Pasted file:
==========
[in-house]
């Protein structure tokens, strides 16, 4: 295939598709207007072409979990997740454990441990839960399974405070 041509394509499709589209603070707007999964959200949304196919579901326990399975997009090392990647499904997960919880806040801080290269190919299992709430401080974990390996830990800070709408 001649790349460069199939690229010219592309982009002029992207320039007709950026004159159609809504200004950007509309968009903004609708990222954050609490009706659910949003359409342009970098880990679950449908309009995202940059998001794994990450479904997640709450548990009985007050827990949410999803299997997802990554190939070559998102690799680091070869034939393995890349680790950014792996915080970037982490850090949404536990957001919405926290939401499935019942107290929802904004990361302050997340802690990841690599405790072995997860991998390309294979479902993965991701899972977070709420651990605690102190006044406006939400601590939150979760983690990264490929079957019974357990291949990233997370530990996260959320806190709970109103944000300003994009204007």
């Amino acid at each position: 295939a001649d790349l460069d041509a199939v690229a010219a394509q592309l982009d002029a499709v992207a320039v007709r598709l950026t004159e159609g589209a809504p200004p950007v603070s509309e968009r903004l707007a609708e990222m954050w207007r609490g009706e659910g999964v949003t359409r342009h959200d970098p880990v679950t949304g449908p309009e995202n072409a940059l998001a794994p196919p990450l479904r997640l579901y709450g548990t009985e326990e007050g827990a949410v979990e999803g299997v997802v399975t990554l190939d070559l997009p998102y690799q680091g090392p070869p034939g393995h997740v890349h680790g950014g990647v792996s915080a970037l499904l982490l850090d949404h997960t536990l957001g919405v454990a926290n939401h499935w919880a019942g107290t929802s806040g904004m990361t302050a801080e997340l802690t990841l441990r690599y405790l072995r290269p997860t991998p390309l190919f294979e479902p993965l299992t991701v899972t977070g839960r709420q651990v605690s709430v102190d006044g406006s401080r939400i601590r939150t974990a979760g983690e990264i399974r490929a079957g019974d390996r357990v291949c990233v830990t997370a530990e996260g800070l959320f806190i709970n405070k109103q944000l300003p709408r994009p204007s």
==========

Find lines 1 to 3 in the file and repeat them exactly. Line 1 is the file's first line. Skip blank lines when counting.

[in-house]
């Protein structure tokens, strides 16, 4: 295939598709207007072409979990997740454990441990839960399974405070 041509394509499709589209603070707007999964959200949304196919579901326990399975997009090392990647499904997960919880806040801080290269190919299992709430401080974990390996830990800070709408 001649790349460069199939690229010219592309982009002029992207320039007709950026004159159609809504200004950007509309968009903004609708990222954050609490009706659910949003359409342009970098880990679950449908309009995202940059998001794994990450479904997640709450548990009985007050827990949410999803299997997802990554190939070559998102690799680091070869034939393995890349680790950014792996915080970037982490850090949404536990957001919405926290939401499935019942107290929802904004990361302050997340802690990841690599405790072995997860991998390309294979479902993965991701899972977070709420651990605690102190006044406006939400601590939150979760983690990264490929079957019974357990291949990233997370530990996260959320806190709970109103944000300003994009204007």
């Amino acid at each position: 295939a001649d790349l460069d041509a199939v690229a010219a394509q592309l982009d002029a499709v992207a320039v007709r598709l950026t004159e159609g589209a809504p200004p950007v603070s509309e968009r903004l707007a609708e990222m954050w207007r609490g009706e659910g999964v949003t359409r342009h959200d970098p880990v679950t949304g449908p309009e995202n072409a940059l998001a794994p196919p990450l479904r997640l579901y709450g548990t009985e326990e007050g827990a949410v979990e999803g299997v997802v399975t990554l190939d070559l997009p998102y690799q680091g090392p070869p034939g393995h997740v890349h680790g950014g990647v792996s915080a970037l499904l982490l850090d949404h997960t536990l957001g919405v454990a926290n939401h499935w919880a019942g107290t929802s806040g904004m990361t302050a801080e997340l802690t990841l441990r690599y405790l072995r290269p997860t991998p390309l190919f294979e479902p993965l299992t991701v899972t977070g839960r709420q651990v605690s709430v102190d006044g406006s401080r939400i601590r939150t974990a979760g983690e990264i399974r490929a079957g019974d390996r357990v291949c990233v830990t997370a530990e996260g800070l959320f806190i709970n405070k109103q944000l300003p709408r994009p204007s």